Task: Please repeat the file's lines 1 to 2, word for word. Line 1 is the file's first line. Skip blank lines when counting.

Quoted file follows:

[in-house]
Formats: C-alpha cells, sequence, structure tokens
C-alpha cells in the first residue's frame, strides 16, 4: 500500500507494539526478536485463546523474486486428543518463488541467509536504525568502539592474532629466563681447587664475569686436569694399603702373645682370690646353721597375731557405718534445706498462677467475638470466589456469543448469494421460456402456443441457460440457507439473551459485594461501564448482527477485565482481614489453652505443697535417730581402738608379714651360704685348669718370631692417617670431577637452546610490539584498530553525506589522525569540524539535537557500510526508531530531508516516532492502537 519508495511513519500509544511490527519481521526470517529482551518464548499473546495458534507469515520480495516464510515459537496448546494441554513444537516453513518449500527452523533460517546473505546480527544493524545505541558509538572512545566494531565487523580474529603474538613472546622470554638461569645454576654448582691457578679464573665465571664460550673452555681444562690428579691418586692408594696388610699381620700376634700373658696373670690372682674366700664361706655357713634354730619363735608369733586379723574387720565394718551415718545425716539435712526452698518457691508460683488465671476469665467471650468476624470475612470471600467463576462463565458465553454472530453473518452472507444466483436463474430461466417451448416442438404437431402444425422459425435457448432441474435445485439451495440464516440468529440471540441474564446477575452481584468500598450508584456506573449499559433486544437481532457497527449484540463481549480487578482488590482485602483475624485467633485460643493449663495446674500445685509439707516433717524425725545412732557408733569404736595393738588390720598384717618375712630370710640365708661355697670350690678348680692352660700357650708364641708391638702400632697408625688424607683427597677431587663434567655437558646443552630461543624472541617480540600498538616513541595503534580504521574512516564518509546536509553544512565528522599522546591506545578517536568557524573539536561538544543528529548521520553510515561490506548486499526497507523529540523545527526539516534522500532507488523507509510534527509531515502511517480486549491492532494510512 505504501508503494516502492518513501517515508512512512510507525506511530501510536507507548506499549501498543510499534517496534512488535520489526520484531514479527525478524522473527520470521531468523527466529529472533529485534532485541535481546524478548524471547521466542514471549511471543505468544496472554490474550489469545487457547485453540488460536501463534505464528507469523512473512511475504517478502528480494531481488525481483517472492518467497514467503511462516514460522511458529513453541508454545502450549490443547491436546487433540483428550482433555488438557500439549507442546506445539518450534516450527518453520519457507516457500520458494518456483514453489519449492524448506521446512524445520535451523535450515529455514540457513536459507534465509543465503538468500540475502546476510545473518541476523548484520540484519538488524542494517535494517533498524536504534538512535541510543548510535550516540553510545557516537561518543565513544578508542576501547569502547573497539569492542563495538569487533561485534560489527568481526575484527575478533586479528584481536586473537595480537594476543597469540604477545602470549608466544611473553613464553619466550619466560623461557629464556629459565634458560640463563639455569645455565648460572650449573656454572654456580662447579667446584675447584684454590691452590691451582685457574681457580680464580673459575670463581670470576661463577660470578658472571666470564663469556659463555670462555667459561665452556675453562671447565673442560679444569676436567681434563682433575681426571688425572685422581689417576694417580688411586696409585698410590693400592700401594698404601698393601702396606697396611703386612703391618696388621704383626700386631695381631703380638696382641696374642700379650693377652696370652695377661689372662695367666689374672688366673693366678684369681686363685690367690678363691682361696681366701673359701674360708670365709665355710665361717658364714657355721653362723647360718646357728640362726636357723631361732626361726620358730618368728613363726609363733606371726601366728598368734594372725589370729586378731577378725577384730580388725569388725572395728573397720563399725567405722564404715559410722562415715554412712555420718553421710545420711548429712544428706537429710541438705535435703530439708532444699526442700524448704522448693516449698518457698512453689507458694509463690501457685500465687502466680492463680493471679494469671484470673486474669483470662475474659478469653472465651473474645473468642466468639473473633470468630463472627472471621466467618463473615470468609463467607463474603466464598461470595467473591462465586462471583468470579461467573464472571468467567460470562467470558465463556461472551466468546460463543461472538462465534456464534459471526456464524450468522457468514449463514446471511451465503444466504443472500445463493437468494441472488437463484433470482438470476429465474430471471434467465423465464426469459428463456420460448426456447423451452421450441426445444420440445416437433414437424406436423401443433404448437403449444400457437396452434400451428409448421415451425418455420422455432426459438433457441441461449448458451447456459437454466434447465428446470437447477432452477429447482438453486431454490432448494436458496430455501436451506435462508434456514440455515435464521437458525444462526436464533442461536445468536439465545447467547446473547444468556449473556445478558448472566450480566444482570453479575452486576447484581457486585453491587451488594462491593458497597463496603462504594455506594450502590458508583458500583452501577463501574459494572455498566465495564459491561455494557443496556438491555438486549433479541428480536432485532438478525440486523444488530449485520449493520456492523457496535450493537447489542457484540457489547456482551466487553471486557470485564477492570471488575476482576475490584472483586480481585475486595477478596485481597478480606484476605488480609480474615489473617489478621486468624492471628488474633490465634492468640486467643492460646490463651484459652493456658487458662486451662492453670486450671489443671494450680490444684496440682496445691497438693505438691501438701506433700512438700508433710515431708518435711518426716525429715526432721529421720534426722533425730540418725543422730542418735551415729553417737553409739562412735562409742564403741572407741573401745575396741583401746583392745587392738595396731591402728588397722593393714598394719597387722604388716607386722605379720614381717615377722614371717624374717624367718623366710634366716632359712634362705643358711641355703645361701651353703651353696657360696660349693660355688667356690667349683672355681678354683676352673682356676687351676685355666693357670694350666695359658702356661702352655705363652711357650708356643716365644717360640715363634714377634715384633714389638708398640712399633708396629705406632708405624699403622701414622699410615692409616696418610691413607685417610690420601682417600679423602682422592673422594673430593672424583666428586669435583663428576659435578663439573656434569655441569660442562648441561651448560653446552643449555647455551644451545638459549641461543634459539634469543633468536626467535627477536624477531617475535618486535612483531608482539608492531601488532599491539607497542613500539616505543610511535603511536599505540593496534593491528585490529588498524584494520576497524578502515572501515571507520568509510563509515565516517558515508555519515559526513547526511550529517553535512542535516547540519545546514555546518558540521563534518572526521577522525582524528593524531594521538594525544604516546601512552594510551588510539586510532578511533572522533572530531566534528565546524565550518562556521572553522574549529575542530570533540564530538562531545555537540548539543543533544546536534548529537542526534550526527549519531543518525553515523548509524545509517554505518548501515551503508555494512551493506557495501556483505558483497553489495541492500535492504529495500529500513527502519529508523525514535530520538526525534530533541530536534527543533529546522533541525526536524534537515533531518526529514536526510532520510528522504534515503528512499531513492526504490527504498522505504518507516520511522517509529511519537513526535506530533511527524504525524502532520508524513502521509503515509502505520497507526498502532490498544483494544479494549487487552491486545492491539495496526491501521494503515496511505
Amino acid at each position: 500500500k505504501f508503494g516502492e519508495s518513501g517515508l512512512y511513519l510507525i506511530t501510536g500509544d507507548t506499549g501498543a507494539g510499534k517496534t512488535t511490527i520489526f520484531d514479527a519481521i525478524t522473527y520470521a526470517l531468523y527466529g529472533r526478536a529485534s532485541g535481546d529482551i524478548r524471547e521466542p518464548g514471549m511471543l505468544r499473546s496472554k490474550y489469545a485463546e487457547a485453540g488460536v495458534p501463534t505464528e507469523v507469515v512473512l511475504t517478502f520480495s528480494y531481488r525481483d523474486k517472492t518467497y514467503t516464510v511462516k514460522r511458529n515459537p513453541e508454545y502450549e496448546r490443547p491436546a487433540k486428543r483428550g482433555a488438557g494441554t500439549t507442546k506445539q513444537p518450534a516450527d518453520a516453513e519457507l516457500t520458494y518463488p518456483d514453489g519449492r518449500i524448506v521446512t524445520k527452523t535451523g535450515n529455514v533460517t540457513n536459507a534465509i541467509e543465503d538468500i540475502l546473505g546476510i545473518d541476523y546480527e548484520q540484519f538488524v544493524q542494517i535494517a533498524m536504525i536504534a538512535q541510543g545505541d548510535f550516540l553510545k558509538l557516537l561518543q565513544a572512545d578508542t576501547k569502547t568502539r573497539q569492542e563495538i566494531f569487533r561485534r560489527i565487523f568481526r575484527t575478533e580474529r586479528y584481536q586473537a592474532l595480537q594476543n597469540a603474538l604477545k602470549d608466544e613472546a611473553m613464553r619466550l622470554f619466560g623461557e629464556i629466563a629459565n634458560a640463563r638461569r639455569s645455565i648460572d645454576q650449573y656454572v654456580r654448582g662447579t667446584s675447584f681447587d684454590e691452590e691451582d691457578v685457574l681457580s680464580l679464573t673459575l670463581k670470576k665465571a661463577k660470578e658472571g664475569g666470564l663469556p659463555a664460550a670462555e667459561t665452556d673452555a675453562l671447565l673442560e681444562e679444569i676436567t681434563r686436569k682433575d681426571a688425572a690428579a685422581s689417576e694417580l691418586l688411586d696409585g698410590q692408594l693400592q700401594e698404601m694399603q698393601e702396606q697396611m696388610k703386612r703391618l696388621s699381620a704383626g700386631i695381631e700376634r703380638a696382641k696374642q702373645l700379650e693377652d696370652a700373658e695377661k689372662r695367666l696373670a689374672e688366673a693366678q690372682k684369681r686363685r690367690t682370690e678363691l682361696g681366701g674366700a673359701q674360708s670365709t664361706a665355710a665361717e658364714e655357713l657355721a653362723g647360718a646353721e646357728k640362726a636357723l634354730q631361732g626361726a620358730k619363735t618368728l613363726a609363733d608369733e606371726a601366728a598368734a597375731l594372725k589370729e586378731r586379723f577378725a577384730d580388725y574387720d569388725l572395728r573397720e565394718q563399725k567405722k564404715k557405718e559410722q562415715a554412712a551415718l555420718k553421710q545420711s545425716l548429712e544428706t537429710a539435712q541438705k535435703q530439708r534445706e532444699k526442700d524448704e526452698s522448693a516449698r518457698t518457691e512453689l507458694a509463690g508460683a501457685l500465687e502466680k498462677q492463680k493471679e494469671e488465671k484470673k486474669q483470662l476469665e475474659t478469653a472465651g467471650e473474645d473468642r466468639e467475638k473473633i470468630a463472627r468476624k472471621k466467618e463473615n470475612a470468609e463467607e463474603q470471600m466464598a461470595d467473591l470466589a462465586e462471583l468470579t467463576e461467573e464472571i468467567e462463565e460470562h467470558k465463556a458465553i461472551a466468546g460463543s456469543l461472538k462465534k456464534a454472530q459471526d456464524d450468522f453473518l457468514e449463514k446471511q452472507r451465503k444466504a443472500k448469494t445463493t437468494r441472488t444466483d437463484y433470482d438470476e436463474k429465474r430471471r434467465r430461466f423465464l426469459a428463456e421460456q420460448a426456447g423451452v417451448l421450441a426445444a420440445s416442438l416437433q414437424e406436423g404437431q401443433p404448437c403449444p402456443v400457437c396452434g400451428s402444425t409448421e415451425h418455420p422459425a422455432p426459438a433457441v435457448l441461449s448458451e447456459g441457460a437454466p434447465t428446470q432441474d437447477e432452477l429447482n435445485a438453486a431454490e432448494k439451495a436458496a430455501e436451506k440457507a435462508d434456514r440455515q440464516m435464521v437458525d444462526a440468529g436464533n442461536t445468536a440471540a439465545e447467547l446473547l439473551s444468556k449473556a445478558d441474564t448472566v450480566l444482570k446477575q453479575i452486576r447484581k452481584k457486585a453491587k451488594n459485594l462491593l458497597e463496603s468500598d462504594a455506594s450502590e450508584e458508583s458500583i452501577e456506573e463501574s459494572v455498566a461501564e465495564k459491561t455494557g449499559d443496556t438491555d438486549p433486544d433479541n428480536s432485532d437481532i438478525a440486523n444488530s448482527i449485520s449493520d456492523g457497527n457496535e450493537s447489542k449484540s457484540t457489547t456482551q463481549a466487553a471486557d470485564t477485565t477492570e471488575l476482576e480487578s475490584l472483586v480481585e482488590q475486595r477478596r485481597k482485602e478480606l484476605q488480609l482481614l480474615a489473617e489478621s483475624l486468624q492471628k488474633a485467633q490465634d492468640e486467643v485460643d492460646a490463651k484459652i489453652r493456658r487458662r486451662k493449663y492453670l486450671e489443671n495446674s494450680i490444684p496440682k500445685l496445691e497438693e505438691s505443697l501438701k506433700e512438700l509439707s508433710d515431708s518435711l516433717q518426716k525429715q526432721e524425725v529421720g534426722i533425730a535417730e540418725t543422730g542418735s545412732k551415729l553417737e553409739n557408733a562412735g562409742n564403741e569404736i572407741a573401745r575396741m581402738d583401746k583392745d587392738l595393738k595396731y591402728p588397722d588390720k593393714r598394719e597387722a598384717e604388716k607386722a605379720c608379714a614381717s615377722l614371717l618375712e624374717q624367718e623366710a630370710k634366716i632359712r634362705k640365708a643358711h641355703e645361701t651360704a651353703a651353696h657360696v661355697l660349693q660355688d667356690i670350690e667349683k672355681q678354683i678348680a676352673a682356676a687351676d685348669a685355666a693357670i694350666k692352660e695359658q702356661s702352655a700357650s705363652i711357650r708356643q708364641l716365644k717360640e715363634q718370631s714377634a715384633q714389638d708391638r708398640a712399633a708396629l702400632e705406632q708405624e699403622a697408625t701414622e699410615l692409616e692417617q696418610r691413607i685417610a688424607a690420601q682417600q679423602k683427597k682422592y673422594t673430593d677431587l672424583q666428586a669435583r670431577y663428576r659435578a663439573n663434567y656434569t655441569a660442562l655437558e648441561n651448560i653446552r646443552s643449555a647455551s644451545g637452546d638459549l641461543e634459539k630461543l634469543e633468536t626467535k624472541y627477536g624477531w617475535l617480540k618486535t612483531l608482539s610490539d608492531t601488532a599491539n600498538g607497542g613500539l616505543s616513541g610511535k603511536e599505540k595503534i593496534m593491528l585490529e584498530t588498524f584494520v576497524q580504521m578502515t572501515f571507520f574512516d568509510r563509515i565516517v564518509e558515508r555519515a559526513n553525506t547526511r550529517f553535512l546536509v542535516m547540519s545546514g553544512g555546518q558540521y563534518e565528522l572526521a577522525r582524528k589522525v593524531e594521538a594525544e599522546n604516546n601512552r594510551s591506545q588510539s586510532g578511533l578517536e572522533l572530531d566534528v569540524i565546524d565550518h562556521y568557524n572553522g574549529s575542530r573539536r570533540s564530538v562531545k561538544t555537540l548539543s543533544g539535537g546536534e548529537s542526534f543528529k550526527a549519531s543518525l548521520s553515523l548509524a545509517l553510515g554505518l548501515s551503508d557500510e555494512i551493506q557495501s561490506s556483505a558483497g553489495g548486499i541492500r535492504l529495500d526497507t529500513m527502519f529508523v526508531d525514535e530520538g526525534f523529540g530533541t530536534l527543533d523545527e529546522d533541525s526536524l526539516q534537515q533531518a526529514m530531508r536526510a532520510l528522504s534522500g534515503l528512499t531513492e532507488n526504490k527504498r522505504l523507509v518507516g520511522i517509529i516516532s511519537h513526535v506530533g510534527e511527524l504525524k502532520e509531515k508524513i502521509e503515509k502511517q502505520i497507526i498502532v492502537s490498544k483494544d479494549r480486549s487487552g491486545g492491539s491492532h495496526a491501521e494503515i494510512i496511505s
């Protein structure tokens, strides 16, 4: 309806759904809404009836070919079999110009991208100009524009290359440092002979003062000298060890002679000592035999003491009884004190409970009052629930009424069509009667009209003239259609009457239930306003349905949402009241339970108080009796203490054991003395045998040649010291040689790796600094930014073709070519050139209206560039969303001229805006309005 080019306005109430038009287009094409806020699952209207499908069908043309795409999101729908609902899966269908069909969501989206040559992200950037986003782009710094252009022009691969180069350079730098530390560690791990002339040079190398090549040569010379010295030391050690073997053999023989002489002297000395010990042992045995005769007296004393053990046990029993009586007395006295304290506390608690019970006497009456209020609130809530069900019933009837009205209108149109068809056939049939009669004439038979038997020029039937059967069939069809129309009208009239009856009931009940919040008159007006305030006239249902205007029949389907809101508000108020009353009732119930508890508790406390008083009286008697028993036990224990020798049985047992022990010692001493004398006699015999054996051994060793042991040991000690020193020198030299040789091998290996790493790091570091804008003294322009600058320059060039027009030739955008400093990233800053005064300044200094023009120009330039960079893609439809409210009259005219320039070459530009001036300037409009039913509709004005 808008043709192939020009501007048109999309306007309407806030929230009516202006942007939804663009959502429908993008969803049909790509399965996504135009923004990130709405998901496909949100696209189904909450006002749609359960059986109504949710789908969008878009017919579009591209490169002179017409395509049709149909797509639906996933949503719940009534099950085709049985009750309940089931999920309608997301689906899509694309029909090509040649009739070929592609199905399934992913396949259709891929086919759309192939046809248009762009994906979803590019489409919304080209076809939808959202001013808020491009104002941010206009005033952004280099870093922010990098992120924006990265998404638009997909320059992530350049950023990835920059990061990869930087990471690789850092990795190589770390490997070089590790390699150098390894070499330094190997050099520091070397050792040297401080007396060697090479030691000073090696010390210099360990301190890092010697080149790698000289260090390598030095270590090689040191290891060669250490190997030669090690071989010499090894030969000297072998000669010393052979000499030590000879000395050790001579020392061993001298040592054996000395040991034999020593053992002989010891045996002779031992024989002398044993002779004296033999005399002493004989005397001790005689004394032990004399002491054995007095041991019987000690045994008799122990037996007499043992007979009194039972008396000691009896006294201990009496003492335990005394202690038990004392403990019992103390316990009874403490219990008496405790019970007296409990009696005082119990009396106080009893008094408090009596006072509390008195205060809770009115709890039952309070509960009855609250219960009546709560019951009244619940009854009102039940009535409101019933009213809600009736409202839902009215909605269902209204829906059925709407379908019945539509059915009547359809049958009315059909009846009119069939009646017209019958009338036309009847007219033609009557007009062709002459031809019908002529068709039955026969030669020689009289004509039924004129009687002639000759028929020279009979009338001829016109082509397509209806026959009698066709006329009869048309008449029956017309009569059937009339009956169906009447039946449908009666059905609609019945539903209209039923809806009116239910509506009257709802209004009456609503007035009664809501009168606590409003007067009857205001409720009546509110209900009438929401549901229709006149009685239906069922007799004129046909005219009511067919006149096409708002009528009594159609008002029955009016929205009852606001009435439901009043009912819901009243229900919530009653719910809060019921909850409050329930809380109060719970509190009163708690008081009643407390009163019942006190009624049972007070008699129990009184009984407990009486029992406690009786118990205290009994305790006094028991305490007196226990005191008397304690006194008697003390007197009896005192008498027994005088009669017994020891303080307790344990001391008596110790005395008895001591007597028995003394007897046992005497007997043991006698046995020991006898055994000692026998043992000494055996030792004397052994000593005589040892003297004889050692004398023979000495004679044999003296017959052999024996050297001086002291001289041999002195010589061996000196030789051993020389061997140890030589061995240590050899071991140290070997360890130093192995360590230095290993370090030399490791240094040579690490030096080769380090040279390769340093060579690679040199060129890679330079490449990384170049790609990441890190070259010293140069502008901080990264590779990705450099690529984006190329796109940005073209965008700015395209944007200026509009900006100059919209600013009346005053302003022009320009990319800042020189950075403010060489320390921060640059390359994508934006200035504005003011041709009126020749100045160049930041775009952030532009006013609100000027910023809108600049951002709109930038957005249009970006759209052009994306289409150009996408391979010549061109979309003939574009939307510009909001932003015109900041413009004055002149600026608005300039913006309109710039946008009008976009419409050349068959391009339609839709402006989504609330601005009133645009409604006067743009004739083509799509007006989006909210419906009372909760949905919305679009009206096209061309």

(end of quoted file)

[in-house]
Formats: C-alpha cells, sequence, structure tokens